Updated: Unions rebuff attempts to reintroduce Super Pumas to North Sea

A union representing North Sea workers has rebuffed attempts to reintroduce a controversial offshore helicopter until a root cause of a fatal accident is identified.

Unite the Union has set up a petition to “demand” a stop to all commercial flights of the Superpuma H225LP and AS332 L2 helicopters.

The union claims this is the only way to “provide reassurance to offshore workers that their safety is paramount”.

UK flight safety watchdog, the Civil Aviation Authority (CAA) recently announced that Super Pumas would be allowed to fly in the North Sea following a lengthy grounding which came in the wake of a tragic accident.

A total of 13 men, including Iain Stuart of Laurencekirk, died when one of the aircraft crashed off the Norwegian coast last April.

Unite claims the CAA’s lifting of the ban, before a root cause of the accident has been traced, “jeopardises” the safety of North Sea workers.

Unite regional officer, Tommy Campbell said: “Our members are telling us that they have no confidence in the safety of these airframes and neither do their families.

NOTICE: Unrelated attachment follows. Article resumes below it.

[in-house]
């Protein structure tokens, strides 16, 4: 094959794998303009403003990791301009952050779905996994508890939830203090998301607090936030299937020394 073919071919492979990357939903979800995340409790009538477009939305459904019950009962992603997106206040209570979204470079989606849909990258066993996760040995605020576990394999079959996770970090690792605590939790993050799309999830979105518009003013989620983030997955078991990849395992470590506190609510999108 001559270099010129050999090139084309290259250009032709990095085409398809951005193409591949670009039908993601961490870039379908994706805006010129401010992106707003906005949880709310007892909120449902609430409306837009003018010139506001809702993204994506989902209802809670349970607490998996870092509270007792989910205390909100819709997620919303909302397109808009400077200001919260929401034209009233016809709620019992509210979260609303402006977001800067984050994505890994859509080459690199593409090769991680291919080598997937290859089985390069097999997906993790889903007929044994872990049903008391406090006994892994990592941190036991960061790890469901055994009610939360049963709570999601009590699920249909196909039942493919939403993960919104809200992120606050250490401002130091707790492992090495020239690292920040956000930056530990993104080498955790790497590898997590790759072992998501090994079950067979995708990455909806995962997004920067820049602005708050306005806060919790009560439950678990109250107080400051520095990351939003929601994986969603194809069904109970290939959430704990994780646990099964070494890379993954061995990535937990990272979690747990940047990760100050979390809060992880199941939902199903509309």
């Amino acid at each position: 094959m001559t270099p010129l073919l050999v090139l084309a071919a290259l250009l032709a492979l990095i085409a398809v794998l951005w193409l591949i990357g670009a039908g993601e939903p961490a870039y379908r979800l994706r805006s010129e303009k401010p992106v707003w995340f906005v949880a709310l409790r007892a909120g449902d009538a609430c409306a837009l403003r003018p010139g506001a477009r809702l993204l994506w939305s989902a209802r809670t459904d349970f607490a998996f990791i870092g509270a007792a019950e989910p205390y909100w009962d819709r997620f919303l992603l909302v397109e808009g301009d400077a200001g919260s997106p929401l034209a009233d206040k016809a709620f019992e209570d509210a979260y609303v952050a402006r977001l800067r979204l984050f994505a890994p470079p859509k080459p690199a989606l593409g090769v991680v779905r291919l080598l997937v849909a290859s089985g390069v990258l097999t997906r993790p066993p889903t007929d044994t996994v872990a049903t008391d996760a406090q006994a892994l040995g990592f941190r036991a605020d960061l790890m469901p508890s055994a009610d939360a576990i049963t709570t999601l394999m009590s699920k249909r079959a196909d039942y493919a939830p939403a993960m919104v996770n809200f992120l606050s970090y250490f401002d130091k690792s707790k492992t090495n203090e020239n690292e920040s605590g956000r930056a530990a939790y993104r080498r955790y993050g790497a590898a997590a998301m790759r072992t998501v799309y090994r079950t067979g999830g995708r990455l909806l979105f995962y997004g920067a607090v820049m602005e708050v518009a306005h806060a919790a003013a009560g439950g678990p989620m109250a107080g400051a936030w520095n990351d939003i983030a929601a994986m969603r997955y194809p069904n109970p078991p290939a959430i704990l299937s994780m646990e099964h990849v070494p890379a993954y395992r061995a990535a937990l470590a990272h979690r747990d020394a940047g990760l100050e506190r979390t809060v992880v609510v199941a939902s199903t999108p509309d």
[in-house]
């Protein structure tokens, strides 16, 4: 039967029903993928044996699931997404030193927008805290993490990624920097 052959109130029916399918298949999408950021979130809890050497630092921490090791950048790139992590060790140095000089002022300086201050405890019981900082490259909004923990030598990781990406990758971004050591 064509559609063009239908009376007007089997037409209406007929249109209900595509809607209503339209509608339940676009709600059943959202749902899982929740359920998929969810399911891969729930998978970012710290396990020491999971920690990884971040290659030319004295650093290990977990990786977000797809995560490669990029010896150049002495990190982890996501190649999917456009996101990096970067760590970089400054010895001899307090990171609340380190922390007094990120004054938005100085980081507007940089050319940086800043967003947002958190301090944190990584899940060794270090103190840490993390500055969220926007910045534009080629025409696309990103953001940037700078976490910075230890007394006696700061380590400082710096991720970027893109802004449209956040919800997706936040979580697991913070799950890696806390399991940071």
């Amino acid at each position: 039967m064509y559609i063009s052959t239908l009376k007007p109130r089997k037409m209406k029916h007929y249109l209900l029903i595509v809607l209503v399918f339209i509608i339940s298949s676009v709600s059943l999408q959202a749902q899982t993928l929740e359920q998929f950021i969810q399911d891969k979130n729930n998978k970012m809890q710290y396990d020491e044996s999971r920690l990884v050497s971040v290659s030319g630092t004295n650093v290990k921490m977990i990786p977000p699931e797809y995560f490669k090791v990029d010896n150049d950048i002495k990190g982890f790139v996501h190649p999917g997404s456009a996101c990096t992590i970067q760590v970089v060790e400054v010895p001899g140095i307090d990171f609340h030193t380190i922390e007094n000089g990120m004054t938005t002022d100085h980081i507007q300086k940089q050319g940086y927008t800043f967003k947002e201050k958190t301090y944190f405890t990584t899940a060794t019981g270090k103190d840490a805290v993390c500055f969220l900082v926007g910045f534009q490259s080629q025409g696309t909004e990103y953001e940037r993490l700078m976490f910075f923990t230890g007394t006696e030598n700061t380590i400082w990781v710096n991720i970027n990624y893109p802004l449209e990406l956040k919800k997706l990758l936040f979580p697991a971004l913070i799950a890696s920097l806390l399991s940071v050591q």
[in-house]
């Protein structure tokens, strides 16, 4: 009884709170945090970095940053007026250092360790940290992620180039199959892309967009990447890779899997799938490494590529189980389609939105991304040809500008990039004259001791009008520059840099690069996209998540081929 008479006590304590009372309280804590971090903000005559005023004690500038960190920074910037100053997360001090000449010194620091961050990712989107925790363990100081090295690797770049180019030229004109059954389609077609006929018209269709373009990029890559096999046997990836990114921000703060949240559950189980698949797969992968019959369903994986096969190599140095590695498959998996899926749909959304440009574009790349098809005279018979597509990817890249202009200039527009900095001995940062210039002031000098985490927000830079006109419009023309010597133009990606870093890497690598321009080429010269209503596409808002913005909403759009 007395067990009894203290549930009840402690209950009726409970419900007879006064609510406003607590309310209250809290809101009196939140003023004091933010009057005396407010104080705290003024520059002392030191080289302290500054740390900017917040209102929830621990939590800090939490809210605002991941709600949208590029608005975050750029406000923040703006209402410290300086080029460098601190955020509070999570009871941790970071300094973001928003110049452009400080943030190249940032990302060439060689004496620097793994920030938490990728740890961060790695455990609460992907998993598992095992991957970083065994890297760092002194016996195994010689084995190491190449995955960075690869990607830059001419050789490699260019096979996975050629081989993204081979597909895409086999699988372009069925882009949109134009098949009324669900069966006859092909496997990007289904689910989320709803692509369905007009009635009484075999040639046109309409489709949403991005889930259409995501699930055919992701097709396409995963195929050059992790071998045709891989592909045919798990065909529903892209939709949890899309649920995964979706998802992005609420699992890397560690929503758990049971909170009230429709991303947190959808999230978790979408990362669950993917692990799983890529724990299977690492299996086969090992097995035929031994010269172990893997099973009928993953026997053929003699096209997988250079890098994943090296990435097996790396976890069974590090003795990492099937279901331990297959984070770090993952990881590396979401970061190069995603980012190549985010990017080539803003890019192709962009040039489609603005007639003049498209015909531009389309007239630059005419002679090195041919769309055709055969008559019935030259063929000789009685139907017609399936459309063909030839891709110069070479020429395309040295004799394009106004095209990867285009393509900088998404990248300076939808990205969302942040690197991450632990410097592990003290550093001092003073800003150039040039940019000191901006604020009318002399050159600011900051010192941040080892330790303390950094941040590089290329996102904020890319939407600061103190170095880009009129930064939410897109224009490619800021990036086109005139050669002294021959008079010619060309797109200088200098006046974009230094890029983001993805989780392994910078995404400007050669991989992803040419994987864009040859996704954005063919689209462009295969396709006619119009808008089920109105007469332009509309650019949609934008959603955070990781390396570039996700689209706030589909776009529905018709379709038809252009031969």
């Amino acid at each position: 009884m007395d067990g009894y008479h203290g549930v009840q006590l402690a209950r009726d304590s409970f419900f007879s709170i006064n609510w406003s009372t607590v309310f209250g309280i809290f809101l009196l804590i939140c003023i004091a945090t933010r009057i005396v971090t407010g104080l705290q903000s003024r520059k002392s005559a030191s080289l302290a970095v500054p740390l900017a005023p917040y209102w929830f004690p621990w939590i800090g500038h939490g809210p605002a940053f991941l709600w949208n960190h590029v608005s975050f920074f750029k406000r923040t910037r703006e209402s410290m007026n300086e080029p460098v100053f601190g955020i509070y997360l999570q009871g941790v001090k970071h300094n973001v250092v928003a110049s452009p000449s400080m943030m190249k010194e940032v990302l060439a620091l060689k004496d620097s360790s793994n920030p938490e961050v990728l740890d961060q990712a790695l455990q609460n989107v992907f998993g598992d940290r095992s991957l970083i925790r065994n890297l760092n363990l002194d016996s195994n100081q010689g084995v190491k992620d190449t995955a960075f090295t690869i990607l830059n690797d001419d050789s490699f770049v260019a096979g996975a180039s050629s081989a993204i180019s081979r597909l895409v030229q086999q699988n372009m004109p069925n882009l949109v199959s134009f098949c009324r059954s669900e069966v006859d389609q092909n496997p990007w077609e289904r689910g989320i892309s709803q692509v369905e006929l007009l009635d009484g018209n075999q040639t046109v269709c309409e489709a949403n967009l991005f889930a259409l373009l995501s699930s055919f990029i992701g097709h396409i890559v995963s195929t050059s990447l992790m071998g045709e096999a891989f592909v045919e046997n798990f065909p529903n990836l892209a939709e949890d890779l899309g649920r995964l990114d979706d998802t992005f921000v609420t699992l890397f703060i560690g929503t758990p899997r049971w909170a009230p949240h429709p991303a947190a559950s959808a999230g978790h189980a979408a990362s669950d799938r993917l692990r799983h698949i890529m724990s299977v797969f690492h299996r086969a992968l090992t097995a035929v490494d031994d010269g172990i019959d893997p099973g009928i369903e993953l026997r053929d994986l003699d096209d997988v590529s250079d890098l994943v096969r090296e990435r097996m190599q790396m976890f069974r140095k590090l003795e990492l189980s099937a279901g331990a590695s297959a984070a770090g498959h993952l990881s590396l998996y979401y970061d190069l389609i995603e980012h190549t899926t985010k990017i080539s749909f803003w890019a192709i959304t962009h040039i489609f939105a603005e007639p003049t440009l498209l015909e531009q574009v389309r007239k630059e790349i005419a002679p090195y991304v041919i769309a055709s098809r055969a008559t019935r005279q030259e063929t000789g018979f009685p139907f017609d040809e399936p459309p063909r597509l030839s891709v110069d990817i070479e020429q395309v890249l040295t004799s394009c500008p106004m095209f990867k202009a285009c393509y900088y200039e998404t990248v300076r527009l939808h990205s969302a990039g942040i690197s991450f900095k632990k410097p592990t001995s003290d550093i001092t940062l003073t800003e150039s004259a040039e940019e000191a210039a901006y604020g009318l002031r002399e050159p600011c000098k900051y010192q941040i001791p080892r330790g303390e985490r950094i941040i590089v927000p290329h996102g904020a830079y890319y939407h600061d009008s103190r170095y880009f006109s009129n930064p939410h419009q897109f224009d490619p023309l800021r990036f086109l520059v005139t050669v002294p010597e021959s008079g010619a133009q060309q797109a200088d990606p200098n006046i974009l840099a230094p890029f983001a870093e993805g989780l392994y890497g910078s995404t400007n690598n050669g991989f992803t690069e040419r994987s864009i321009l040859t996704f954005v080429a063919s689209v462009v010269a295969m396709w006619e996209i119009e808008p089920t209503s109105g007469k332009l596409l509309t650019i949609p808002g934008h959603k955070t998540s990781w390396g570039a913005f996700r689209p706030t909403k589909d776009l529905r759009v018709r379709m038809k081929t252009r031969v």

“Offshore workers deserve to return back home safe to loved ones from working in the North Sea.”

“We need not only the usual assurances from the Oil and Gas UK operators, we need them to demonstrate that safety comes first and that they will not support the reintroduction of the Superpuma H225LP and AS332 L2 helicopters.

“Until a full investigation is complete and the results are known there should be no ‘business as usual’ return to commercial operations in the UKCS involving these airframes.”

Unite claims that a “significant” number of offshore workers and union members have expressed the view that the root cause of the gearbox problem that caused the crash in April 2016 remains unknown.

And they say that as long as this remains the case they want the airframes should remain grounded.

The petition states: “We,the undersigned call on all stakeholders to put the lives of offshore oil and gas workers and crew before any vested interests and support the non-return to commercial service of these airframes as we believe failure to do will result in more needless deaths.

“We,demand that Airbus Superpumas H225 and AS332 L2 should not to be reintroduced into commercial operations in the UKCS and to be permanently removed from service transporting offshore workers, as they have been involved in one incident too many, where yet again fatalities have occurred, and we wish to express a vote of no-confidence in the safety of these airframes.”

Several supermajors including Royal Dutch Shell and Norway’s Statoil have ruled out using the helicopters again in UK operations.

Others such as BP are awaiting the outcome of the completed Norway accident investigation before making any commercial decisions.

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